Jeff Ciarrochi had hoped to avoid
laying off any employees this year. But when the president of
Philadelphia-based Armond Aquatech Pools began discussing wage
reductions with his staff, their response was unexpected.
“They asked to be laid off at that point,”
Ciarrochi says, “even though the diminished salary was still
way higher than unemployment [benefits]. So I said,
The economic downturn has meant particularly tough times for the
construction industry, and most builders have been unable to
support their full staffs. Some, however, have kept their workforce
on board through cutting other costs.
Here, we examine the reasoning behind both alternatives, and look
at how variations of each one played out for some of the
industry’s top builders.
The unavoidable decision
No employer wants to be put in the position of selecting which
employees to let go. Still, thousands of company owners had no
choice but to make significant cuts.
“The line items on a financial statement are predominantly
made up of wages and salaries,” says Bruce Dunn, president of
Mission Pools in Escondido, Calif. Once an
employer factors in health insurance, workers’ compensation
and other staff-related incidentals, even productive employees can
become a heavy load to carry.
Dunn chose to make strategic staff reductions in a few departments.
For instance, Mission no longer has a front desk receptionist;
instead, accounting staffers, who sit near the phones, answer calls
and greet customers. Dunn also implemented an across-the-board pay
cut, allowing him to retain as many employees as possible.
“We’re a vertically integrated business: We basically
do everything ourselves,” he says. “So part of what
we’ve done is to really stress cross-training.”
Dunn encourages members of his construction crews to develop
multiple skill-sets; this means the number of staffers suitable for
a type of job can grow steadily, even without new hires.
Once they made staffing cuts, Ciarrochi and Dunn’s margins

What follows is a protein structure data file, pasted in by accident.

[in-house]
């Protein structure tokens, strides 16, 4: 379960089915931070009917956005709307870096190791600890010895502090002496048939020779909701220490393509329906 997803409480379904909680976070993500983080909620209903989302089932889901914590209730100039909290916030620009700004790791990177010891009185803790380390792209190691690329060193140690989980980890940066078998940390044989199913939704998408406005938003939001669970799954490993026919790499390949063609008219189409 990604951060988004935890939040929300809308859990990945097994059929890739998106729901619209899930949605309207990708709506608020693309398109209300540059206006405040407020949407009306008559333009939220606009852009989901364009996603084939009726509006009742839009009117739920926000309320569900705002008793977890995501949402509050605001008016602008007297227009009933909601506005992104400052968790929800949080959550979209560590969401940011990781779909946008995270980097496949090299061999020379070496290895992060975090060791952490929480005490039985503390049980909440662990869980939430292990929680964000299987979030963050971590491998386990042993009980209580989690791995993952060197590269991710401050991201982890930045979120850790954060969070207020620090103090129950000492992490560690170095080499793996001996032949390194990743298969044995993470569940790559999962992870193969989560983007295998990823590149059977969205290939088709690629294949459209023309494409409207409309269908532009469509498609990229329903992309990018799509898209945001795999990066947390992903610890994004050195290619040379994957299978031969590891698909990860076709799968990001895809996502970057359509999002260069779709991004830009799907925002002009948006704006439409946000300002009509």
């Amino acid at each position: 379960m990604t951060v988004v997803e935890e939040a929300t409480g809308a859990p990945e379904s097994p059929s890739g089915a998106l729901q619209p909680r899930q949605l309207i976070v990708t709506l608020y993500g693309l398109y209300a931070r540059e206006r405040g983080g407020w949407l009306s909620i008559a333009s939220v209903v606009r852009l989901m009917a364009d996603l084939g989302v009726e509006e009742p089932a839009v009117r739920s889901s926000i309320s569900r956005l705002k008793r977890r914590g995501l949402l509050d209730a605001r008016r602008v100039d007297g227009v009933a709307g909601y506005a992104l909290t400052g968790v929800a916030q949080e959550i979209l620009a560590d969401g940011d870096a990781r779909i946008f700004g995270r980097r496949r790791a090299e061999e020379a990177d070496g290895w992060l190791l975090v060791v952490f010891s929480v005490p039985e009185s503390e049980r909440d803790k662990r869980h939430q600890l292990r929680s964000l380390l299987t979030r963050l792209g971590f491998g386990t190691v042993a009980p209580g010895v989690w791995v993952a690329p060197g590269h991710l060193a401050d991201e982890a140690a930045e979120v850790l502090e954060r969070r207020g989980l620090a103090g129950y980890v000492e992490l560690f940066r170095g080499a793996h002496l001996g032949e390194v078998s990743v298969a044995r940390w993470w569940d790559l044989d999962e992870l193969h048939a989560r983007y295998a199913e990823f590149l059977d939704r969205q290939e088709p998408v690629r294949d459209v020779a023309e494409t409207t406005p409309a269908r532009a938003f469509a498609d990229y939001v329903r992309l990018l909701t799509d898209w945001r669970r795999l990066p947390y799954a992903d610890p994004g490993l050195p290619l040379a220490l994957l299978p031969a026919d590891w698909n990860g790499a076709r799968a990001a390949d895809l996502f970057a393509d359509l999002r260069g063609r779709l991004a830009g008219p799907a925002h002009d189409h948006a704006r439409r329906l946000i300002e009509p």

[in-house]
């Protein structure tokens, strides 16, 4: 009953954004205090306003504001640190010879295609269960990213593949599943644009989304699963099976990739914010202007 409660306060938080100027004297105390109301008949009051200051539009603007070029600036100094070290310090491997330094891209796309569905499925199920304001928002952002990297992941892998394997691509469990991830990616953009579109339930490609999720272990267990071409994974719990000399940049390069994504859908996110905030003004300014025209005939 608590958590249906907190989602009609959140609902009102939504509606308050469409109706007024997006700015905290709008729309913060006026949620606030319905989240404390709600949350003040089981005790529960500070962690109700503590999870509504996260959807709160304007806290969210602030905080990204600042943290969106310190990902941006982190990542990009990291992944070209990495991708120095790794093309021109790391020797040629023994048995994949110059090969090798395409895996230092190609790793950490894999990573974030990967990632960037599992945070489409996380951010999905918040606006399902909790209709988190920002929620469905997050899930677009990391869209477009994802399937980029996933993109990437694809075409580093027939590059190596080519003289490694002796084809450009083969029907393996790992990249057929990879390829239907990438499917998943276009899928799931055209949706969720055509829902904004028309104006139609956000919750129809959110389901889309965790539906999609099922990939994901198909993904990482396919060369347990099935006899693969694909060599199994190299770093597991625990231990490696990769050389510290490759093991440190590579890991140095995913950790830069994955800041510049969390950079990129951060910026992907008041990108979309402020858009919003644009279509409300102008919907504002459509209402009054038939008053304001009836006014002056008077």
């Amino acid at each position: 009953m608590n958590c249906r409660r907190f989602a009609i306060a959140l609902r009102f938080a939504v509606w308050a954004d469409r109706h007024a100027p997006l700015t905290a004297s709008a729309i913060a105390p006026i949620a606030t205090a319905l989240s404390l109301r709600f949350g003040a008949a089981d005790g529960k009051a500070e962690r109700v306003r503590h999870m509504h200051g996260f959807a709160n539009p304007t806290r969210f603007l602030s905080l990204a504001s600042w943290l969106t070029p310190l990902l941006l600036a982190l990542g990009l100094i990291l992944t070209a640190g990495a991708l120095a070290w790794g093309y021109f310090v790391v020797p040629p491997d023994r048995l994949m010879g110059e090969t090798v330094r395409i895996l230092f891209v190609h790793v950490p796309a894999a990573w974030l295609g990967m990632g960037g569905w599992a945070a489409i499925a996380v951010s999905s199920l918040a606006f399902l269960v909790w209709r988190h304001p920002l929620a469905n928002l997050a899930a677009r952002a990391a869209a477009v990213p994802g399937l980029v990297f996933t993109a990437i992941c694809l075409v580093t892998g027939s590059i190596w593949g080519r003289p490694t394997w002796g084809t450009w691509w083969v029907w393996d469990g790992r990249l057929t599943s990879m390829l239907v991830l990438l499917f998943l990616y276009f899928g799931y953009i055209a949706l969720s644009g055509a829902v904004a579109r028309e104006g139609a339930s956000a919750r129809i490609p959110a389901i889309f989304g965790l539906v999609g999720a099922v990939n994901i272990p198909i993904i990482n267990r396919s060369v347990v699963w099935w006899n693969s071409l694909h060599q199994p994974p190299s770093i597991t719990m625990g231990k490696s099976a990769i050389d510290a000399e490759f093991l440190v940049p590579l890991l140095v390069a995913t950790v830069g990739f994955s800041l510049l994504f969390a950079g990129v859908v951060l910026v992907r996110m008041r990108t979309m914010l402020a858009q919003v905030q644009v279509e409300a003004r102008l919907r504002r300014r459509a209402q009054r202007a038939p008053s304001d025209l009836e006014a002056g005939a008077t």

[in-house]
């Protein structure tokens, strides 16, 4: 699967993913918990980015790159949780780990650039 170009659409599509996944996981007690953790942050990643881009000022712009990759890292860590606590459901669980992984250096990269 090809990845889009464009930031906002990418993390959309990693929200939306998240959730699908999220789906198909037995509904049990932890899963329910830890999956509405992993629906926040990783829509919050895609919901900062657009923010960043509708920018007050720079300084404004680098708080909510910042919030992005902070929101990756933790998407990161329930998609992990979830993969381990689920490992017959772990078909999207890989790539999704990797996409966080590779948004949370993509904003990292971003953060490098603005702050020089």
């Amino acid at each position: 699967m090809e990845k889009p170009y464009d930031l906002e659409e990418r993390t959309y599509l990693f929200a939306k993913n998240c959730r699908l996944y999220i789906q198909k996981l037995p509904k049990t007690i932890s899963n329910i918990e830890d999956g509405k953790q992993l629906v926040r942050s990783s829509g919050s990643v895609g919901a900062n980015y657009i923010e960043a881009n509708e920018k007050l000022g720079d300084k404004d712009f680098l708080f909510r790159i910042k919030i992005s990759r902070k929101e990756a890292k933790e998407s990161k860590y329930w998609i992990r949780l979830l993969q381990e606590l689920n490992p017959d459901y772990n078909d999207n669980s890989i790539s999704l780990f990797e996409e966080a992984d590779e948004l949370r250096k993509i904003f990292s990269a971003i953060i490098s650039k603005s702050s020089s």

began to improve.
“Now, moving forward,” Ciarrochi says, “I realize
it was kind of a blessing in disguise. Even with the diminished
salaries, it would’ve been a strain to try and keep [those
employees] on. We’re better on the books now, in terms of
maintaining operating margins in the face of lower
Accepting the struggle
For other companies, the choice was different but equally clear.
Michael Shammas, president of Chesapeake, Va.-based Aegean Pools,
decided to keep every one of his employees on staff. Shammas knew
he’d have to reduce salaries, and cut other costs; but, he
says, these steps are just part of a long-term strategy.
“We don’t expect the bad years to last
forever,” Shammas says. “This way, as years get
better, we don’t have to go through company rebuilding
struggles; and at the same time, we show loyalty to staff who have
been with us for a long time.”
Shammas reduced Aegean’s bid prices, but only enough to
ensure a steady roster of projects. Keeping his employees and
subcontractors busy, Shammas says, was key to keeping his company
running this year. “Our profit margins were down,” he
says. “But the company operated smoothly. And since
we’re used to [building] a lot more pools, we actually had an
While lowered prices have brought in customers for some builders,
others have focused on spreading out costs and offering strategic
discounts. Claffey Pools is based in Southlake, Texas, near
Dallas, a market that hasn’t been hit as hard as some other
areas. Company president Charlie Claffey has retained every member
of his staff.
“We made a conscious decision that we were not going to cut
employees, and it was painful,” Claffey says, adding that
entering into exclusive partnerships with local subcontractors
enabled him to distribute project costs more effectively. This
allowed him to provide lower prices, and even special discounts, to